Meet the man behind Angry Birds
What were your expectations for Angry Birds when its development was finished?
I was just happy that I finally got to make a game that I felt good about. That was enough for me. A videogame is a personal thing, but it’s also a commercial product, so you hope others like what you have created.
When you make a game, you get to a point where it finally becomes fun to play. When we made the game and people in the office started playing it, they stuck with it for at least 15 minutes at a time and others would gather to see someone playing. Then everybody starts to play it and really like it – and then you know you’re on to something. I remember that before we shipped, our COO Niklas Hed gave the game to his mother to try out. She never plays games, but she played it for hours and she loved it.
We had very little user-testing. We just made a game that we all liked. We really emphasised extremely accurate touchscreen controls because we definitely didn’t want to have any sort of onscreen joypad. I hate those. The amount of downloads we’ve gotten is crazy. I thought one million downloads was amazing. Then you get to 100 million and it just keeps going… It’s difficult for me to grasp. When I’m at the office or at home, nothing’s really changed; you just keep working away. I love making games, so of course it’s a great feeling when others enjoy your work.
Is there any formula or checklist of features that increases your chance of success on mobile? How much is success due to happenstance and how much is it due to manipulating platforms such as the App Store?
A lot of it’s down to luck and timing. Like I said, we did spend time looking at what was popular on the casual gaming side to try to minimise the risk of failure. I think that’s something you can repeat to some extent. If you look at the success of Tiny Wings – which is a great game – there were quite a few very similar Flash-based games around before it arrived on mobile devices.
Once you find something that seems like people could like it, you have to take that and improve it – make it somehow unique and better than the competition. Of course, that’s not necessarily enough.
We had no advertising banners. If you look at our sales spike, it’s very familiar to anyone who has dealt with the App Store. Once Apple took notice of us and we got the banner in the App Store, our sales skyrocketed. We did spend a lot of time getting there in order to gain that visibility in the store.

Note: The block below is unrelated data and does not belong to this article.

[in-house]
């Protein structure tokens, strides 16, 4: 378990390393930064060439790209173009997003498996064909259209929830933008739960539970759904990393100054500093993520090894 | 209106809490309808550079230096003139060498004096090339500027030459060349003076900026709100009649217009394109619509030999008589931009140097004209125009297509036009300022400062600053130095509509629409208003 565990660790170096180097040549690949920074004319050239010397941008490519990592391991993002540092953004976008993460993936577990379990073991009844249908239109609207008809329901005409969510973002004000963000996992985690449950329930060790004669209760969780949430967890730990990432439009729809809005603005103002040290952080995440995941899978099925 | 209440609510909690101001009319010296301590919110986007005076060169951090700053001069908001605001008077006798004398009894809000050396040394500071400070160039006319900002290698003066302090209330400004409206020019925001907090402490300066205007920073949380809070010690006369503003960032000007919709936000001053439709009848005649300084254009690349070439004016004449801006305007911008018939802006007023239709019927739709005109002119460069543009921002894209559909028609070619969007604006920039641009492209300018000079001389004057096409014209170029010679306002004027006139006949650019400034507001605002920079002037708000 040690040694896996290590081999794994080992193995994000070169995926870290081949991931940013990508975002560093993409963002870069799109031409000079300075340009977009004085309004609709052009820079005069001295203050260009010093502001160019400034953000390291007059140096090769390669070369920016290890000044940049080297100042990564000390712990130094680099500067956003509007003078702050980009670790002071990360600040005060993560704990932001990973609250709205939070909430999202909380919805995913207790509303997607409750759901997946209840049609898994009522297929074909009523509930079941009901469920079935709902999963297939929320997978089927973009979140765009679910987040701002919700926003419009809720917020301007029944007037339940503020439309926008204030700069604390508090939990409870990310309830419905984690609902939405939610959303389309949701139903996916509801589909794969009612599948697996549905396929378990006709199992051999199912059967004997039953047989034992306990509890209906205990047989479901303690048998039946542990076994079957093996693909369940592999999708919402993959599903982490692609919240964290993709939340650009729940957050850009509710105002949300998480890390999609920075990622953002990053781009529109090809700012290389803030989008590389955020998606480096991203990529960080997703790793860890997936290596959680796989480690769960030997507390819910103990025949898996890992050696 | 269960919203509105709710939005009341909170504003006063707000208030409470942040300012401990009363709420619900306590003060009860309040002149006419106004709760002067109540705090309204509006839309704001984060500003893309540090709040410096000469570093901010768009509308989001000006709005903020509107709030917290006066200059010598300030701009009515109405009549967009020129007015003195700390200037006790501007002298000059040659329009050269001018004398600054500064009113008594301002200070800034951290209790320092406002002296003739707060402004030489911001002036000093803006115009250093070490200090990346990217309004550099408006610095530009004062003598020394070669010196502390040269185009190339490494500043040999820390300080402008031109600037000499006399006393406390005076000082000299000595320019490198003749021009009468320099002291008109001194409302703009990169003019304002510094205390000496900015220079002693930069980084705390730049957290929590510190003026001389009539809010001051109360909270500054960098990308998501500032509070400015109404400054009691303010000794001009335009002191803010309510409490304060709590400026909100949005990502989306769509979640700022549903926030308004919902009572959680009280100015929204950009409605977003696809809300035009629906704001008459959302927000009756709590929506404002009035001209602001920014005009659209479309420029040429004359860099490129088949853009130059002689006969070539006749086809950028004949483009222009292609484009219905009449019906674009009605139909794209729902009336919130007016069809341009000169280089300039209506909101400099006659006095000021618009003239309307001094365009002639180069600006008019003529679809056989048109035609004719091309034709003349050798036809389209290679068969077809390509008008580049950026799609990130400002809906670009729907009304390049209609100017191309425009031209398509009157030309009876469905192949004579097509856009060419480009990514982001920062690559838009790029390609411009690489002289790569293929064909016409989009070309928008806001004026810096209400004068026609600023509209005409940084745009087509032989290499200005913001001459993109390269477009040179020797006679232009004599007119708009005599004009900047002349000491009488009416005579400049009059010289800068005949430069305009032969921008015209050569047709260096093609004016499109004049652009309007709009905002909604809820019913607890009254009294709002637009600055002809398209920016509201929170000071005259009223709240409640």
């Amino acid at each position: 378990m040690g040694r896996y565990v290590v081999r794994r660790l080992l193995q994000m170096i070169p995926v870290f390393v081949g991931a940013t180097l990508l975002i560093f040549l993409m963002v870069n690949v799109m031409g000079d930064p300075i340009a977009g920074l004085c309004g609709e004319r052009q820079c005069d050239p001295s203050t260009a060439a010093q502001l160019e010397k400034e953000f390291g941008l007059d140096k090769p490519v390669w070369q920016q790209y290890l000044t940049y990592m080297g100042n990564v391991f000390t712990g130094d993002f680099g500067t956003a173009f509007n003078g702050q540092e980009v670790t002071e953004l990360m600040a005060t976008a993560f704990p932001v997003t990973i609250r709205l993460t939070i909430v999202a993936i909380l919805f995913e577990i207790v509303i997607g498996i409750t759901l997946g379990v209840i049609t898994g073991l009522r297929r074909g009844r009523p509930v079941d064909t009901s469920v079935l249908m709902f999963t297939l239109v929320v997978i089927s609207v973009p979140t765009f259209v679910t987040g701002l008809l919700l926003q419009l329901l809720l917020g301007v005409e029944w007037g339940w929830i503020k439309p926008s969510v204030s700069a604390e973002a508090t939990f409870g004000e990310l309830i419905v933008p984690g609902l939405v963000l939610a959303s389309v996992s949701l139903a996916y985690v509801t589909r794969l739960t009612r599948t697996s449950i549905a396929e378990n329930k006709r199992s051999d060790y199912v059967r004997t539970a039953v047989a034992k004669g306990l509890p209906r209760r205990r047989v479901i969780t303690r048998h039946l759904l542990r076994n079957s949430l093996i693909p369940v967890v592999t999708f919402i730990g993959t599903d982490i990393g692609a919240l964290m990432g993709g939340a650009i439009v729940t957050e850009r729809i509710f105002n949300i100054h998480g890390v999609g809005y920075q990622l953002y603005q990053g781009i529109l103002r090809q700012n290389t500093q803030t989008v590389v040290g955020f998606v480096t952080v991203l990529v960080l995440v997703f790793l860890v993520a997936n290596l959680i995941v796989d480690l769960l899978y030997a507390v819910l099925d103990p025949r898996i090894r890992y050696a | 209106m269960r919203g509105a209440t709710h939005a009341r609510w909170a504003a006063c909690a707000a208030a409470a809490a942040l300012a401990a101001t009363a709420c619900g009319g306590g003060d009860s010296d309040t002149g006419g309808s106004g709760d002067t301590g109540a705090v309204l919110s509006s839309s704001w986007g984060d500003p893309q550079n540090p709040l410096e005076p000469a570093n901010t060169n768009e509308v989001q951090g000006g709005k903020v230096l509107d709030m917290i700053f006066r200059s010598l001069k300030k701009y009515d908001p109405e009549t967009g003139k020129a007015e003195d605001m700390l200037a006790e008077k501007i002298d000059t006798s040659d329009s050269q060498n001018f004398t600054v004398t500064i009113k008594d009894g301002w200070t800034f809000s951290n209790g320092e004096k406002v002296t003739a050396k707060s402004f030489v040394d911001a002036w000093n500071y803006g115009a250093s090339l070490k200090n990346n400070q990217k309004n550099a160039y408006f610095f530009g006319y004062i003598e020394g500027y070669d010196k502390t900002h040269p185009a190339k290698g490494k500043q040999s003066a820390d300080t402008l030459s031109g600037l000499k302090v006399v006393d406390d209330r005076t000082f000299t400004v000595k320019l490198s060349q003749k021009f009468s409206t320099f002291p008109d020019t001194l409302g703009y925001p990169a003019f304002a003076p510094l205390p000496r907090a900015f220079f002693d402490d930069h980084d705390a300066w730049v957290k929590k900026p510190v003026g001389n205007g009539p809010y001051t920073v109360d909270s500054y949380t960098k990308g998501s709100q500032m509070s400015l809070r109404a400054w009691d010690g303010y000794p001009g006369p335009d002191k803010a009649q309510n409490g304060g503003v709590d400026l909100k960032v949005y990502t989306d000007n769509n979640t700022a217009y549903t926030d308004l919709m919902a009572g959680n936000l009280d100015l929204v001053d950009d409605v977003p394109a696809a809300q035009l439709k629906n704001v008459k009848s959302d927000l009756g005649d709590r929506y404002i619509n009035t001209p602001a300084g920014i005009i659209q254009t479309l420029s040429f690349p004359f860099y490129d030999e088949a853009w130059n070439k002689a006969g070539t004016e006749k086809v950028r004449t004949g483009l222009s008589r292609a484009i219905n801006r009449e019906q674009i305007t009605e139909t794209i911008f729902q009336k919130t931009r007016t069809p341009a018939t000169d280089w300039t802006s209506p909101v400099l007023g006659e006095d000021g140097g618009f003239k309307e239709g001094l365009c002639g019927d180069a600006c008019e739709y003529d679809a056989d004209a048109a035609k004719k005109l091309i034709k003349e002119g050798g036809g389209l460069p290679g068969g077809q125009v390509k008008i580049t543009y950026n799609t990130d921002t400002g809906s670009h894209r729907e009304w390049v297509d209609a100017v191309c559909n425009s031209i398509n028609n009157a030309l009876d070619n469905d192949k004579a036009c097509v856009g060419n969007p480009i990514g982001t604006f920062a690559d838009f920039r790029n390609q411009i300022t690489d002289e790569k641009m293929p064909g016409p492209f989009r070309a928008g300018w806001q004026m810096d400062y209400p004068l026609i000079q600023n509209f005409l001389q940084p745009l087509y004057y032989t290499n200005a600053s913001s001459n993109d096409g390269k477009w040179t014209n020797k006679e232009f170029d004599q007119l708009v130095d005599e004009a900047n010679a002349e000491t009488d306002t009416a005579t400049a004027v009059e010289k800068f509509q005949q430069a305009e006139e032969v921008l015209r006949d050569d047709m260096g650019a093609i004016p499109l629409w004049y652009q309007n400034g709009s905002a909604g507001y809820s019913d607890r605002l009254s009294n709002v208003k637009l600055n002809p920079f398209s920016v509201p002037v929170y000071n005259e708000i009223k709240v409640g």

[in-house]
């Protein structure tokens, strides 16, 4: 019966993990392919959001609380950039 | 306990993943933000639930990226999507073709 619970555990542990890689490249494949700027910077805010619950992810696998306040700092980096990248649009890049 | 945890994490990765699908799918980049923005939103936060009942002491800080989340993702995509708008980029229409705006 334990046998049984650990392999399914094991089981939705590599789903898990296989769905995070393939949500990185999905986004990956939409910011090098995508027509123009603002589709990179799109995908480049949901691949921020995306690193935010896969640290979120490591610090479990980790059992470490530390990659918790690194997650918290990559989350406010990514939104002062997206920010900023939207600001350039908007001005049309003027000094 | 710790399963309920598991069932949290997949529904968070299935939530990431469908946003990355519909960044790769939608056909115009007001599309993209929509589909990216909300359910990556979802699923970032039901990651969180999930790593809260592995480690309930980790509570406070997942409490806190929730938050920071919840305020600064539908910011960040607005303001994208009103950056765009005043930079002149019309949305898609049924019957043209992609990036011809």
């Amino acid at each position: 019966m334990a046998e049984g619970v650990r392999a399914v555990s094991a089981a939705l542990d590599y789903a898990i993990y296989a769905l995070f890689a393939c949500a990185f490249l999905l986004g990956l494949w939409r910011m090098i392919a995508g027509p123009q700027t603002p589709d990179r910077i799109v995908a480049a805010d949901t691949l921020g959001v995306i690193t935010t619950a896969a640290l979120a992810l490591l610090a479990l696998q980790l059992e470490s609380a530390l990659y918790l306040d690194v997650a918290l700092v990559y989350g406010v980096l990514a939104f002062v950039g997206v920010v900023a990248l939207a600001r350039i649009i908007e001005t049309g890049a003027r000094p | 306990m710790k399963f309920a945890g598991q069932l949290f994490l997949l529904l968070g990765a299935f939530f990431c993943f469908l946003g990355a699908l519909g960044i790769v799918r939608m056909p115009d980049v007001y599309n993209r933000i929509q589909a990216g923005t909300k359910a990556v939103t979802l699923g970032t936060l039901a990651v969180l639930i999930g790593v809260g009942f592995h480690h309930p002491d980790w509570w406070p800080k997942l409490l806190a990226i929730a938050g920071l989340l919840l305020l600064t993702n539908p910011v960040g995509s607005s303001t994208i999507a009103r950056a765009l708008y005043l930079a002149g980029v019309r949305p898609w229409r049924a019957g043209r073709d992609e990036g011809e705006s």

You have to have a product that has legs once the initial sales spike is over. Once we knew we’d get that visibility in the store, we created the first story trailer and released it. We tried to take as much advantage of the visibility as we could. You have to have a great idea for a game. It has to have heart and soul. For me, that’s the most important thing. I see a lot of technically great games, but they have no soul and the content is lacking.
The characters in Angry Birds are super-important. I think the characters are almost more important than the game. Of course, nobody would know the characters if it wasn’t for the game, but once it ships and takes off, it’s the characters that are associated with the brand.
You were working at Rovio when it had shrunk to nine people and could only afford to create one more game. Now the company’s grown to over 150 employees and Angry Birds has become a global phenomenon. How has life changed for you professionally?
You know, not that much. Obviously, I don’t know every employee any more. We have our game development area, which is separate from the merchandising and marketing folks. When we only had a few people, communication was far easier and things were more personal, but now we’re more like a well-oiled machine.
I used to create all of the levels myself, but now I have a team creating them. Whenever we have a version of the game shipping on some new device, I still play the builds from beginning to end to make sure that everything is as it should be, as I know the game inside out.
It’s nice to be in an important position, but then you end up doing a lot of random stuff instead of coming up with new ideas, which had me quite miserable for a while. Lately, we’ve been able to accommodate things so that I have more time to be creative and think of new ideas, which I feel great about.